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SoCal Nurse

SoCal Nurse

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SoCal Nurse has 7 years experience.

SoCal Nurse's Latest Activity

  1. SoCal Nurse

    ACLS for New Grad BSN RN

    If you've got the dough, I'd say go for it. Otherwise I'd let a future employer pay for it. My hospital doesn't recognize outside certs and so they recert all new hires. This policy was started when they discovered fraudulent cards being passed off as genuine by new hires.
  2. SoCal Nurse

    PCCN exam

    Ahrens and Ed4Nurses.com did it for me. GREAT resources. When I took it about 45% was cardiac, and 3 of my questions were the same. Know what changes in what ECG leads suggest what area of infarct (there's a chart for it online). For example: Changes in leads II, III, and aVF are typically signs of... Inferior MI. Get those two resources, study and I bet you'll do fine :)
  3. SoCal Nurse

    Depressed and Disappointed in Myself

    When I first started on the floor I almost died. I lost 20 pounds in 30 days, was stressed beyond belief, and ended up getting placed on probation (twice) because my time management sucked so much. I really, really struggled, and things got better by going to nights, (although night shift f'd me up) and my time management got a lot better when I started using a "brain" sheet that I developed. I can send it to you if you want and let you know how I used it. It saved me...That and charting in real time were the biggest things. Hang in there. I sent you a friend request, and would be happy to help you out... Gary
  4. SoCal Nurse

    Electives/Capstone for RN-BSN Accelerated Online

    Hi Suzie, Congrats on almost being done! I'm just finishing my capstone this week, and I found the course to be a breath of fresh air. There is no textbook, no tests. There are discussion board posts, a Powerpoint (15 slides) that you have to present at work, and a 4 page paper at the end. The paper is basically a recap of all your discussion posts reflecting on your changes as a result of the program. I had a lot of stuff to attend to outside of school and so I had to get ahead early, and ended up finishing everything a week and half early. It is totally doable. Just be very thorough with your weekly discussions (you need to include a reference in each post), and that way all you have to do is edit them all to come up with your final paper. Follow the rubrics and you'll be fine.
  5. SoCal Nurse

    CCTN Transplant Nurse Certification Study Advice

    Congrats on finishing nursing school soon! Out of school I started on a medsurg unit, two years later went to our stepdown ICU (PCU) lvad/heart transplant/ctsurgery unit. We do more heart t/x than any place in the world, so it was a very busy place. Lots of joy, and sorrow too on the unit. I now work in our outpt advanced heart disease clinic so I get to see the HF pts, MCS pts, as well as the post t/x follow up pts. While you might be able to get into a transplant unit as a new grad the learning curve would be steep and I think if you get your "basic training" done on a medsurg floor, then transfer to a stepdown transplant unit that would be best. From there you could go to the CSICU if you want to care for the "fresh" transplant pts. Feel free to contact me at anytime to discuss, especially if you are in the Los Angeles area. 661-972-8564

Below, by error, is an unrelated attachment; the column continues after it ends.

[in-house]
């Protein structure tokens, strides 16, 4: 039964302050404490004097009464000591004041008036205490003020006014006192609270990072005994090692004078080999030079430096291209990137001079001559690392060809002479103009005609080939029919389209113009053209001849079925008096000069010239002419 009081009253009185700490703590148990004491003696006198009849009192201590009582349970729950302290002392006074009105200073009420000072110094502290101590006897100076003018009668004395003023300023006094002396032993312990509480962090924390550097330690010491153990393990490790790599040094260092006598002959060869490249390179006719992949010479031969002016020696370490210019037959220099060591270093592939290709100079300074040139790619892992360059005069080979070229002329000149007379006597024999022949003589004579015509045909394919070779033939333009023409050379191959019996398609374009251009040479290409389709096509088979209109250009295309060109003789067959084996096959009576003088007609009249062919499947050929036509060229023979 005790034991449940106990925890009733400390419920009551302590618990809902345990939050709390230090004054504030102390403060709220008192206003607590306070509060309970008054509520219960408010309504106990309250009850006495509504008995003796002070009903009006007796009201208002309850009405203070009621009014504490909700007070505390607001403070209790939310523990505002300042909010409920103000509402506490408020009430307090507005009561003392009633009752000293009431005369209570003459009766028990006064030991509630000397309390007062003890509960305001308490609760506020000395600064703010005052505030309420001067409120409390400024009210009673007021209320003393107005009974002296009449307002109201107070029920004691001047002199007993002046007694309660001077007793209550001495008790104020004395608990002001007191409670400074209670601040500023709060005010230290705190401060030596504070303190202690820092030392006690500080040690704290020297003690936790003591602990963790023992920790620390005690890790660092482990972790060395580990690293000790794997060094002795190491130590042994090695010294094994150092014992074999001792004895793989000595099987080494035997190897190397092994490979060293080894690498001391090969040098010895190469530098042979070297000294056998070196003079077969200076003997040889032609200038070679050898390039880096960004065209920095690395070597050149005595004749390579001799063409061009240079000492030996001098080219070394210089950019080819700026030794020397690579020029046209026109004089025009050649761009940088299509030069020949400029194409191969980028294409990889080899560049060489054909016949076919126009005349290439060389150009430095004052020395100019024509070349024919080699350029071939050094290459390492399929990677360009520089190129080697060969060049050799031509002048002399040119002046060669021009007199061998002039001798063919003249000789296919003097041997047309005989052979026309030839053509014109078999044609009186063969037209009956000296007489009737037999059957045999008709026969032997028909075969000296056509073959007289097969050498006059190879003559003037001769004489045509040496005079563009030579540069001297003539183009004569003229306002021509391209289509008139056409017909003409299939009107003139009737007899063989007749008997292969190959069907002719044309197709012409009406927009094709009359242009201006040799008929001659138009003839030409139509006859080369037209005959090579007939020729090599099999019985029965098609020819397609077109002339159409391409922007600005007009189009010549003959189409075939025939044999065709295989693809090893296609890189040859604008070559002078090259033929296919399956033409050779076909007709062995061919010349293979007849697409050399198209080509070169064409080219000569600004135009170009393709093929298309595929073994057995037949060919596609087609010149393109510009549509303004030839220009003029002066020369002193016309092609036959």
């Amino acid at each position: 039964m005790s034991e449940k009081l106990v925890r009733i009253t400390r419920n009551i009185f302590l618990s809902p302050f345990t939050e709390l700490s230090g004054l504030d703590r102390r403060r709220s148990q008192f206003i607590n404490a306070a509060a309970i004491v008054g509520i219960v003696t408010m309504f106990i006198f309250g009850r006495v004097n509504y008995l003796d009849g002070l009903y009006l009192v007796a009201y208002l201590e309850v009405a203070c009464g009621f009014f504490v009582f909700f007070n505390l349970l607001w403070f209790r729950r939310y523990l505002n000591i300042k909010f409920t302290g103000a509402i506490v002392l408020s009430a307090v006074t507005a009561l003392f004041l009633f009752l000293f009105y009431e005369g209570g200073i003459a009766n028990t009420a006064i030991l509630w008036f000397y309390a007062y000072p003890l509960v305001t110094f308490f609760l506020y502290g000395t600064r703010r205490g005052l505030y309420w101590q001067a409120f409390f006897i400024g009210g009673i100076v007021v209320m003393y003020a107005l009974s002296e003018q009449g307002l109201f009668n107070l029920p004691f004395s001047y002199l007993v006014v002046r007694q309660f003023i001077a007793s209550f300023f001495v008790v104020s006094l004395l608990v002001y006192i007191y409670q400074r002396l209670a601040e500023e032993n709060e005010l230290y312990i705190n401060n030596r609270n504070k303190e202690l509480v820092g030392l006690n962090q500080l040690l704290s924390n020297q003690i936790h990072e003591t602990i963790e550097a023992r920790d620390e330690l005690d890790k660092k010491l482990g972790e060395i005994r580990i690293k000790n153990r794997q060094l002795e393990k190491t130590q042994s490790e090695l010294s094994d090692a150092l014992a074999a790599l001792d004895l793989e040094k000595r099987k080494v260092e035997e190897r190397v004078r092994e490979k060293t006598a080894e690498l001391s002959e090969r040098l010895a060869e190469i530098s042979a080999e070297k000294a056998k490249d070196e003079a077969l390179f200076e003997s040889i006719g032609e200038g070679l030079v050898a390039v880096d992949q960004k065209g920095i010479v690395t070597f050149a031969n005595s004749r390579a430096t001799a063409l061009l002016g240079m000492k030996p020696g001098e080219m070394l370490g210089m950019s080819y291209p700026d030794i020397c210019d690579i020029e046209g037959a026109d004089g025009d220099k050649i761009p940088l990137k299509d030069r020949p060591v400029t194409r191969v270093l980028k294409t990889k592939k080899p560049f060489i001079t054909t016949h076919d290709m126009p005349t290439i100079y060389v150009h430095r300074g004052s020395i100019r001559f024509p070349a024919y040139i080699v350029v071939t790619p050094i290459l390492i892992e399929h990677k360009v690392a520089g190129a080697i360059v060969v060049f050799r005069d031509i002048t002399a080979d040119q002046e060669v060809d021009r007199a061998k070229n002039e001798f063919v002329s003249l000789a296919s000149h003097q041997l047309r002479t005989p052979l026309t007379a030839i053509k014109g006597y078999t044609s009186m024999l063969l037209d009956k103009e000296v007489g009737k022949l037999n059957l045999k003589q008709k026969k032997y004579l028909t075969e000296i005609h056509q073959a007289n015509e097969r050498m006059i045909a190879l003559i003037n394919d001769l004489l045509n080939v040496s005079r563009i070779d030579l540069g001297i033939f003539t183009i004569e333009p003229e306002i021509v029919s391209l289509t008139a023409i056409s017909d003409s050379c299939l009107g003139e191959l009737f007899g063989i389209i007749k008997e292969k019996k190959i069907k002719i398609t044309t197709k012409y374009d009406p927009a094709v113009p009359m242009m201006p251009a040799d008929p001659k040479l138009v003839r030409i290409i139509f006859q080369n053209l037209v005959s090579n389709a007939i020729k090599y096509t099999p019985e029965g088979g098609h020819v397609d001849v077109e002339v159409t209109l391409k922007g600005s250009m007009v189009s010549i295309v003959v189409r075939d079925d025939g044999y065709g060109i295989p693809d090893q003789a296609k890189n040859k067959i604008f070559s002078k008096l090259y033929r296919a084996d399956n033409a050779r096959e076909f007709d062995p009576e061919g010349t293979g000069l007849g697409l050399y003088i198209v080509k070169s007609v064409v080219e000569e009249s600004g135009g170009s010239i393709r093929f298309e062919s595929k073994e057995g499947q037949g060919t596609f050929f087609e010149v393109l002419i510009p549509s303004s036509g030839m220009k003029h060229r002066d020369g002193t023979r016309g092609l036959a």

6. SoCal Nurse

    Choices - Which Job to Choose?

    I would absolutely take the MedSurg job. You'll learn so much (time management, how to interact with the interdisciplinary team, how to read ECG's and what to do about wonky rhythms, wound care, how to work in an RRT/Code, IV starts, foleys, labs, meds, you'll hone that "gut feeling" when you know something isn't right, you'll learn how to communicate with pt's and their family, did I say TIME MANAGEMENT?) And it doesn't have to be for 2 years. You are not an indentured servant. Start at the bedside, learn how to be a good nurse, then revisit the new and many options you'll have after getting med/surg experience.
  7. SoCal Nurse

    tips and tricks for difficult IV starts?

    3 minutes is just fine. Take it slow with the harder cases, better to take an extra minute and get it in than not. If you don't get flash, just stop, take your time and go real slow while you "fish around". I always ask my pts' where the best place is to go. Position that arm low and heat it up with a few warm packs wrapped in a warm blanket if possible. If there is no latex allergy those wide penrose drains make EXCELLENT tourniquets, and you can always inflate a bp cuff to 30 mg pressure (many auto cuffs have an IV setting to do that). In short, take your time and go extra slow, ask, heat and position, tight tourniquet, and oh yeah, an Accuvein is great if you can get one.
  8. SoCal Nurse

    Why do we do codes?